Adjust Swappiness:

This article requires an open terminal, like many other articles on this site. If you don’t know how to open the terminal, you can do so with your keyboard – just press CTRL + ALT + T and your default terminal should open.

With your terminal open, let’s see what value swappiness is set at before we decide to adjust swappiness. Enter the following command:

The default is usually 60, at least in the Ubuntu world, and some folks think that’s too aggressive. That value is easy enough to change. But, what I’d suggest doing is adjusting the value temporarily so that you can see what happens when you adjust swappiness. To set the value temporarily, you can just use this command:

Adjust the ’30’ to any number you want between 0 and 100. Both extremes are likely bad, but I’ve used values as low as 10. You could even set it to 0, which should stop the kernel from swapping anything.

Once you find a swappiness value you like, you can make it a permanent change to your system. That’s pretty easy. You just:

Add the following lines of text:

Use your own value if it’s not 30 and save the file. To save a file in nano, press CTRL + X, then Y, and then ENTER.

You can then reboot, or just wait until your next reboot, and the new swappiness value will be used. If you don’t feel like rebooting immediately, just adjust it temporarily and reboot when it’s convenient for you.

Closure:

There you have it, another article! This one has you learning how to adjust swappiness to a value that you can work with. I’d encourage folks to read the linked swap file article to see why I use a swap file even when I have gobs of RAM. If nothing else, using one won’t break anything.

Thanks for reading! If you want to help, or if the site has helped you, you can donate, register to help, write an article, or buy inexpensive hosting to start your own site. If you scroll down, you can sign up for the newsletter, vote for the article, and comment.

Last Updated on August 29, 2022 by KGIII

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What It Means To Volunteer

Today, I want to talk about what it means to volunteer. I’m going to try to keep this brief and to the point. While I generally avoid vulgarities, there’s going to be some swearing in this article – unless I edit it out later and forget to remove this sentence. It could happen…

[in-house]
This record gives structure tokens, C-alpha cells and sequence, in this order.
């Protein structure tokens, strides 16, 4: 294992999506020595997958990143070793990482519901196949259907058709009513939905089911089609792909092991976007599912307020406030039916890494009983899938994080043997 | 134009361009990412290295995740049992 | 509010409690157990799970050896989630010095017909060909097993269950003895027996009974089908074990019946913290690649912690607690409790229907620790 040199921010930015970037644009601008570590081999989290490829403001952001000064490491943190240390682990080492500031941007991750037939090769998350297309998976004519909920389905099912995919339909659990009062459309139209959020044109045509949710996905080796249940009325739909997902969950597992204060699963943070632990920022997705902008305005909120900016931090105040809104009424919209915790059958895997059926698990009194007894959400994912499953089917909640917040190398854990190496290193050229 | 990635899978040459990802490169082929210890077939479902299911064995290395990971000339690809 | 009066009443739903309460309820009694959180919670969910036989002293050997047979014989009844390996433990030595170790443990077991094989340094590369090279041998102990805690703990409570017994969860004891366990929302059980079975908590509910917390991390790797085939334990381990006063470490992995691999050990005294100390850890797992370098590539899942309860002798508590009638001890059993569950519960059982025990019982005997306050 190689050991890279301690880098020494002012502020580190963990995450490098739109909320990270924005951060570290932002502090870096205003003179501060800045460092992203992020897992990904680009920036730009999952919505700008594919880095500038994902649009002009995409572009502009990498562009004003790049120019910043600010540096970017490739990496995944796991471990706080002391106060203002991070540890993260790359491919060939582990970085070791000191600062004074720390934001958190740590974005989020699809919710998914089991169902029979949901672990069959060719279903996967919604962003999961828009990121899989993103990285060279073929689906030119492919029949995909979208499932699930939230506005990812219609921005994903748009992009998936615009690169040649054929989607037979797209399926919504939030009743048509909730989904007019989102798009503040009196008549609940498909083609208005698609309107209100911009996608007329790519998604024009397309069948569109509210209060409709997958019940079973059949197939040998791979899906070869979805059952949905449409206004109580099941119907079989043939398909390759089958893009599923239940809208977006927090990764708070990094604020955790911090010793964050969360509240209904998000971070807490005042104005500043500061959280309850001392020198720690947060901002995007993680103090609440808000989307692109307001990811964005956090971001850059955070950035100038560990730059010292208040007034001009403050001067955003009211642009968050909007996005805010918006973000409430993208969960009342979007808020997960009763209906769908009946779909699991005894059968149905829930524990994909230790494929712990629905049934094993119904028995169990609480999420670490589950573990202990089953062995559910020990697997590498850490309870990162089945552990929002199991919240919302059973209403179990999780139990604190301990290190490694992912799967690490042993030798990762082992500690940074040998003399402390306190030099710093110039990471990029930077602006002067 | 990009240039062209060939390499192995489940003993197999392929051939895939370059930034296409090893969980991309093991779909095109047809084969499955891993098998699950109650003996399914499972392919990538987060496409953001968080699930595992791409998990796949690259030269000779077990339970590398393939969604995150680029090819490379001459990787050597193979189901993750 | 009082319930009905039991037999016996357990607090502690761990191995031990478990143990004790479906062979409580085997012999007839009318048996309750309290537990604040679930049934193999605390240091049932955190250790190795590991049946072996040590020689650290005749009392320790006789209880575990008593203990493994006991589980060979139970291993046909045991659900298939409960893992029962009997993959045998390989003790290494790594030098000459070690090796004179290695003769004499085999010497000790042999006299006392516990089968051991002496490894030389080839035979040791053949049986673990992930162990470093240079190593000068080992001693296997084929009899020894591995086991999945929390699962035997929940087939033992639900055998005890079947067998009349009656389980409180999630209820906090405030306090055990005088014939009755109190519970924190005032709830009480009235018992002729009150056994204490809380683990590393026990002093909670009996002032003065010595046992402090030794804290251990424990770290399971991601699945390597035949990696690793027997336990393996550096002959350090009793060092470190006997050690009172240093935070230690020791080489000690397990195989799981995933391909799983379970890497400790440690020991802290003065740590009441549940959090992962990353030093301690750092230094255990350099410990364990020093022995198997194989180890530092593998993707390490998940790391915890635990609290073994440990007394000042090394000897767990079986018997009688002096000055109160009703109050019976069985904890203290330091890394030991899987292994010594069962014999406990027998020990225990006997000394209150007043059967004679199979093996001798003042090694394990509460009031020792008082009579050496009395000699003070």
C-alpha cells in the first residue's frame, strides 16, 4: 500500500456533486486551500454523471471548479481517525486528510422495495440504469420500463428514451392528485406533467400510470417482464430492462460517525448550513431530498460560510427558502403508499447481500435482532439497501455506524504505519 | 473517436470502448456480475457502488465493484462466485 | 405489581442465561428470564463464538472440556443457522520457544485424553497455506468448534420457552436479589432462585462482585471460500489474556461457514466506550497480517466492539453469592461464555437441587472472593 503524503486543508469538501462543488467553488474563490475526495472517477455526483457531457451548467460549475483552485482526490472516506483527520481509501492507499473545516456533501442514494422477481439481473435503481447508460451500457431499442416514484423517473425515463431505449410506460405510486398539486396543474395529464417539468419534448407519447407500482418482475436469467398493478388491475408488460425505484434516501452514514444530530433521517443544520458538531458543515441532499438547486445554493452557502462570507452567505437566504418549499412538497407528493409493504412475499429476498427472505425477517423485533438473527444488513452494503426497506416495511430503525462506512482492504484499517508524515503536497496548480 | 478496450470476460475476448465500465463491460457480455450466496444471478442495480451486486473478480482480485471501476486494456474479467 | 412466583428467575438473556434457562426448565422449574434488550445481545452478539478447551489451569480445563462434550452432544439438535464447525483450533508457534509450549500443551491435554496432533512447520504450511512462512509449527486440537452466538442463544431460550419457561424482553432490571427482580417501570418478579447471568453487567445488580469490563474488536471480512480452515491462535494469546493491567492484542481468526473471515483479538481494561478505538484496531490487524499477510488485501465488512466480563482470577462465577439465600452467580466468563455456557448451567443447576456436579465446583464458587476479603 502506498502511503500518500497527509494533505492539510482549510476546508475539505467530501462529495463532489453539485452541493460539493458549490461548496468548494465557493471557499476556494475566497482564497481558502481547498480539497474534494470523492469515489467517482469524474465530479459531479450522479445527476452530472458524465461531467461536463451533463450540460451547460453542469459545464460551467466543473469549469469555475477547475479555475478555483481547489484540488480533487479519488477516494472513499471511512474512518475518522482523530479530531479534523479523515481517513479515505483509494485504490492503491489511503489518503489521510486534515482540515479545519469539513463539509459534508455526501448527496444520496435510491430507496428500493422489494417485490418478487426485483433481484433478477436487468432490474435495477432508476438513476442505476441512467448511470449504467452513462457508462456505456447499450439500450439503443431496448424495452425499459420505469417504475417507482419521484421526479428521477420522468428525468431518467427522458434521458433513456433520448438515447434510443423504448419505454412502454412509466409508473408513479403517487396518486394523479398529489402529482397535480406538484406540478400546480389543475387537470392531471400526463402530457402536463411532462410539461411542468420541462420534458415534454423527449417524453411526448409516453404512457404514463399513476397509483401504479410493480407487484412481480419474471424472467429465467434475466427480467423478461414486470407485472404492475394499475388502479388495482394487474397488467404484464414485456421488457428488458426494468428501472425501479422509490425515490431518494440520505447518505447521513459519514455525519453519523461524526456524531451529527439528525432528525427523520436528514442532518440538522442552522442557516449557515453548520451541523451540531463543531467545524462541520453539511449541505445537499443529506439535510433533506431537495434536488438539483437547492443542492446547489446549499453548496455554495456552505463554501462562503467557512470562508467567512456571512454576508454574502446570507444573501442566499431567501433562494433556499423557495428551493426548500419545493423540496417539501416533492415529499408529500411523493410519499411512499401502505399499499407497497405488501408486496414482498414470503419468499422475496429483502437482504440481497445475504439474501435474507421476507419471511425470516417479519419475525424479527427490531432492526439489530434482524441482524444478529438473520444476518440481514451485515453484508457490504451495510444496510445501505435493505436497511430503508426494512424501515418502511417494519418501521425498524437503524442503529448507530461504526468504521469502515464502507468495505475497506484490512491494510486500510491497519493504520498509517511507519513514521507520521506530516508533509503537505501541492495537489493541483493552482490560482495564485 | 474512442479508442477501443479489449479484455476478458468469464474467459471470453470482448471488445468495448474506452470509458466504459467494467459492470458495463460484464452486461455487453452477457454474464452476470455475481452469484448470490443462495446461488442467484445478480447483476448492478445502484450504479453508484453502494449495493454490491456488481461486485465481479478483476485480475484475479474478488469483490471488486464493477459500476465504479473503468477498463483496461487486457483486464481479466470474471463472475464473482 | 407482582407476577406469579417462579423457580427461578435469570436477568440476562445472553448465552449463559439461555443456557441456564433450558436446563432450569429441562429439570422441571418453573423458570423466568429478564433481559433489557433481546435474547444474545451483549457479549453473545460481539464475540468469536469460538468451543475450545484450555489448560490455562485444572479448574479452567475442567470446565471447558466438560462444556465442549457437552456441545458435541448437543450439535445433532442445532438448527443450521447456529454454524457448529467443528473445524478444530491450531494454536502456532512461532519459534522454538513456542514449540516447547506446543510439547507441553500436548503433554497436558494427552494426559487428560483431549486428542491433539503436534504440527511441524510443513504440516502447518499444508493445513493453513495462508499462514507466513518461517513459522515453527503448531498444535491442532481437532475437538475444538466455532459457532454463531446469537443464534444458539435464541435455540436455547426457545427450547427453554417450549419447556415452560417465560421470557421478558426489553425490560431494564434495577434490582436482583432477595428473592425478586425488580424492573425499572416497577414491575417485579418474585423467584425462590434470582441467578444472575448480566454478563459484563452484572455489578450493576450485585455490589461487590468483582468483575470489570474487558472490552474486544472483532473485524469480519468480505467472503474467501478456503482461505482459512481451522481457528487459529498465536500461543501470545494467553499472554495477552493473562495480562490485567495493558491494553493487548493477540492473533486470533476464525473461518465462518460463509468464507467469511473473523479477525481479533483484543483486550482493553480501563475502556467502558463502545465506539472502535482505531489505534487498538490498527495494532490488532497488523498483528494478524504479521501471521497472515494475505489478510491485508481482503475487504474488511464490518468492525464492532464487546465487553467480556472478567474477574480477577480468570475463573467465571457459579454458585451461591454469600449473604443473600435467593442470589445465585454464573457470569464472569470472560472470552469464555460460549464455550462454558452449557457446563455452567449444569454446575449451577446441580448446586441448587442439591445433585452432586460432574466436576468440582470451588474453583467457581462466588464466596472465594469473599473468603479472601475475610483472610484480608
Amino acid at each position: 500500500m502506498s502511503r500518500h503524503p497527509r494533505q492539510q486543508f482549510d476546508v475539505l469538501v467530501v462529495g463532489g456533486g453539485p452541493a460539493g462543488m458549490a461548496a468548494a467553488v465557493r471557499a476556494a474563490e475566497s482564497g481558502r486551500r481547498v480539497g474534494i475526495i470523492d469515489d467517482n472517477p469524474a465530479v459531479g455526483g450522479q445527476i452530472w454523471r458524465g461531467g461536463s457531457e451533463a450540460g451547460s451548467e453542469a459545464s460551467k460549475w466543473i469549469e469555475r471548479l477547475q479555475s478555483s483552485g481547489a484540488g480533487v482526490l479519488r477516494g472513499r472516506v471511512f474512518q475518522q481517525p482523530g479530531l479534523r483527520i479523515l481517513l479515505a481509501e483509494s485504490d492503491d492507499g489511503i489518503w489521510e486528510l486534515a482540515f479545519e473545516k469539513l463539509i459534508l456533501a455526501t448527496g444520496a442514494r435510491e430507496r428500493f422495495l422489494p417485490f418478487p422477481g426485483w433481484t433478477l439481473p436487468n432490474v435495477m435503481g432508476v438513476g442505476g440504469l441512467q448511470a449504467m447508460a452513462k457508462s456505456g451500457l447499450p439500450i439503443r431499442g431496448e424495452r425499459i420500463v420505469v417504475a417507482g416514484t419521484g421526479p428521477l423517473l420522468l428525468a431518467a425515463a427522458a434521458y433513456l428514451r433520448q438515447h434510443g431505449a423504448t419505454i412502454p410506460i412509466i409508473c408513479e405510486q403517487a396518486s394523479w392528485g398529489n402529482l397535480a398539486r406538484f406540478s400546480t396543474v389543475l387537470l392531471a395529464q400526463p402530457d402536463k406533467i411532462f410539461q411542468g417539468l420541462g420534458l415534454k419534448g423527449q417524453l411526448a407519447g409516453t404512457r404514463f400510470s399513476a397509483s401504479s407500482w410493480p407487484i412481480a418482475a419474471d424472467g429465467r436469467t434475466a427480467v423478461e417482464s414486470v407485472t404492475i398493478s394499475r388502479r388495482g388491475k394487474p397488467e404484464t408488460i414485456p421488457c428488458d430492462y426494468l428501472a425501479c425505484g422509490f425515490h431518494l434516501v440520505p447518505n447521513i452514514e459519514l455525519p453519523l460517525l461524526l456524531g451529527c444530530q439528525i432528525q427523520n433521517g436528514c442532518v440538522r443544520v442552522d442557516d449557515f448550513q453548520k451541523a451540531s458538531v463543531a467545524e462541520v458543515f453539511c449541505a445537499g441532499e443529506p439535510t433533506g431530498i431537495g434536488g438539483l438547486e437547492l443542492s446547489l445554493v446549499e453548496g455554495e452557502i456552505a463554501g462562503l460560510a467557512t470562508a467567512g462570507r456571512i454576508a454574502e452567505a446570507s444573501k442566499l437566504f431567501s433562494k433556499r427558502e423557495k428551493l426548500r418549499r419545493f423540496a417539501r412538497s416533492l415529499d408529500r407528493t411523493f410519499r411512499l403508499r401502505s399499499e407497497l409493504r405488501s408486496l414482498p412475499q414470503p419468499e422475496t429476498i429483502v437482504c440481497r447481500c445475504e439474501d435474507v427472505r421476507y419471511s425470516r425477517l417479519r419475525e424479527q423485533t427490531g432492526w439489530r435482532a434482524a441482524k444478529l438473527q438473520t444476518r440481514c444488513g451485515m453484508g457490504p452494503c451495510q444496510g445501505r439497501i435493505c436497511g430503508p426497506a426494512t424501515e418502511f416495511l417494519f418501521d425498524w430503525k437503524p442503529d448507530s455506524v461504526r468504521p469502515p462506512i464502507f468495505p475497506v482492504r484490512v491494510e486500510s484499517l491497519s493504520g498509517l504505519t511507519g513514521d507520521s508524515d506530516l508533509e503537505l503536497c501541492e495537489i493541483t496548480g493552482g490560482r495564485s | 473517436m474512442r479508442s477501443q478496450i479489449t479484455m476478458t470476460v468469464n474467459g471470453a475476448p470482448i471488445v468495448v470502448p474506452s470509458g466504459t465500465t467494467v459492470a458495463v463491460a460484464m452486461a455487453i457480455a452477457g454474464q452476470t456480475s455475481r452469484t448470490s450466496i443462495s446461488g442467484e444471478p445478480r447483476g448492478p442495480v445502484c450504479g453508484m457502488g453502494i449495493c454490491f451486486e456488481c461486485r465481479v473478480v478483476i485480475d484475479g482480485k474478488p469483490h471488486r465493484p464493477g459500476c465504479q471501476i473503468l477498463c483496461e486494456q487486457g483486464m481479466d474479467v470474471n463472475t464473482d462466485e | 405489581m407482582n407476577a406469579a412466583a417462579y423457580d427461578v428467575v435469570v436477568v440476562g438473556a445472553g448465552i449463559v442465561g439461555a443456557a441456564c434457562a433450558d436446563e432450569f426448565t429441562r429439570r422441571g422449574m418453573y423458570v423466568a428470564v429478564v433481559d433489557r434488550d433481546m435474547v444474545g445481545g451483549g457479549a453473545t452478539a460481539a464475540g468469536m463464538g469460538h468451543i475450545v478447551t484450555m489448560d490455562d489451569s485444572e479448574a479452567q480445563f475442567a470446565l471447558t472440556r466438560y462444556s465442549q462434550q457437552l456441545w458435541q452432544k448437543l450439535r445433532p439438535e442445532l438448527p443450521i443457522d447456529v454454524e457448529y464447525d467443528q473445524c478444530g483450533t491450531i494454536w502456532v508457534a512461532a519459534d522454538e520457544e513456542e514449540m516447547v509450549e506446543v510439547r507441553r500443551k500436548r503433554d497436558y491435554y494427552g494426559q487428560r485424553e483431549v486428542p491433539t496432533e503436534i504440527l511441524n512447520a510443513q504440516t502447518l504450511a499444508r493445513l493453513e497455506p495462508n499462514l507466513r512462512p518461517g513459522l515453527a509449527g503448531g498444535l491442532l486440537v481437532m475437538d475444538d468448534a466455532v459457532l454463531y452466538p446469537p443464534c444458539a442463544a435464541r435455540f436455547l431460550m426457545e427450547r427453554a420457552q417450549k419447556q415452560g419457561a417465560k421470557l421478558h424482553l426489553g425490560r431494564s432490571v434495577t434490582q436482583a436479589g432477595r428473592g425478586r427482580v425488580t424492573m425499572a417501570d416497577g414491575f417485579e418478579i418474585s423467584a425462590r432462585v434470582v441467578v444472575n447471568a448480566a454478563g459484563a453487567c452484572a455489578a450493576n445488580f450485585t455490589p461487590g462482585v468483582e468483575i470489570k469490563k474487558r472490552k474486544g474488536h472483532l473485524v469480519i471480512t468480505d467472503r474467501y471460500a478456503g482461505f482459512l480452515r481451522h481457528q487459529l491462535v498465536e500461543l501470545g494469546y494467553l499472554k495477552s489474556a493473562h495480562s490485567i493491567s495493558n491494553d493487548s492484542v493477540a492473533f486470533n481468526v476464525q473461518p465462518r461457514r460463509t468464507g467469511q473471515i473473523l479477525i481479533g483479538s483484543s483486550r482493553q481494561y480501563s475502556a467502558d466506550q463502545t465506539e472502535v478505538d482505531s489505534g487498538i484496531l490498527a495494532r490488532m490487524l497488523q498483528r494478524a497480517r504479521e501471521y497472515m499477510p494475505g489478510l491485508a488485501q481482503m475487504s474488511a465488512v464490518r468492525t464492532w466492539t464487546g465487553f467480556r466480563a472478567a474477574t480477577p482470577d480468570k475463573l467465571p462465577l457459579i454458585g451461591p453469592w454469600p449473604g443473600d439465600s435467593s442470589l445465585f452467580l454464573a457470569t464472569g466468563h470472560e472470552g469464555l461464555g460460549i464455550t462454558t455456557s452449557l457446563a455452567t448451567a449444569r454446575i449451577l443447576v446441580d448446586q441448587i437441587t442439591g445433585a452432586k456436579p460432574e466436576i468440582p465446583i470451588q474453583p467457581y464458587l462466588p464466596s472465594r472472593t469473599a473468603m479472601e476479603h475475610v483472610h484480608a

I’m also not going to publish this immediately. I don’t want to ruffle feathers and I don’t want there to be any fallout beyond me having said my piece, while also holding my tongue.

Some backstory…

Due to another project’s use of some software, we were forced to make a change to that software. That change adds friction to a subset of new users and a subset of people who need support. You know, at the exact time you don’t want there to be friction.

There was a better solution available, but people complained about the time the solution would take. It was a clearly better solution and yes it’d take some time and a commitment to that time in the future.

When proposing that we discuss this better solution, it was thrown in my face (and I’ll be careful to not be verbatim) that, “We’re all volunteers and I don’t want to spend my time this way.”

Another amusing comment was, “Our time can be better used to make the project better.”

Bitch, please… I put in more volunteer hours than any of them and there’s no better way to make the project better than to ensure people are able to easily access the product’s support! If we don’t have new users, we stagnate. If we can’t help people who are having problems, we lose users.

This is the very basic foundation  you need to make a good product. Without that foundation, you don’t have a product, you have a few people making a personal project for themselves.

What It Means To Be A Volunteer:

I am still angry and disappointed as I write this. Well, I’m mostly disappointed. That disappointment is a bit abstract. I’m disappointed that they’d add friction to a process that should be as easy as possible – and I’m disappointed that they’d hide behind their ‘volunteer’ status.

If you volunteer on a farm, you agree to shovel shit.

If you volunteer on a farm, you don’t just get to pet the animals.

In this case, the solution available is to “simply” package a flavor-specific package. This would take some time – though the person did brag about being fast. It’d then take some time every time a new version of that package was released. (Updates are seldom, as the project is quite mature.)

Another option was for them to use a different application, rather than using the same application and forcing the existing users to make things harder for users. There are many, many usable and mature applications in the category. 

So, yes, it’d require some time and work.

That’s what you volunteered for. That’s what you signed up for. When it gets tough, you don’t hide behind the word ‘volunteer’ like a coward. You step up and do what needs to be done. Using your volunteer status as an excuse for shitty work ethics isn’t acceptable behavior!

Closure:

I could go on, but that’d just be me ranting. At the end of the day, they’re going to do whatever it is they want to do and justify their shitty behavior by telling themselves and others that they’re a volunteer.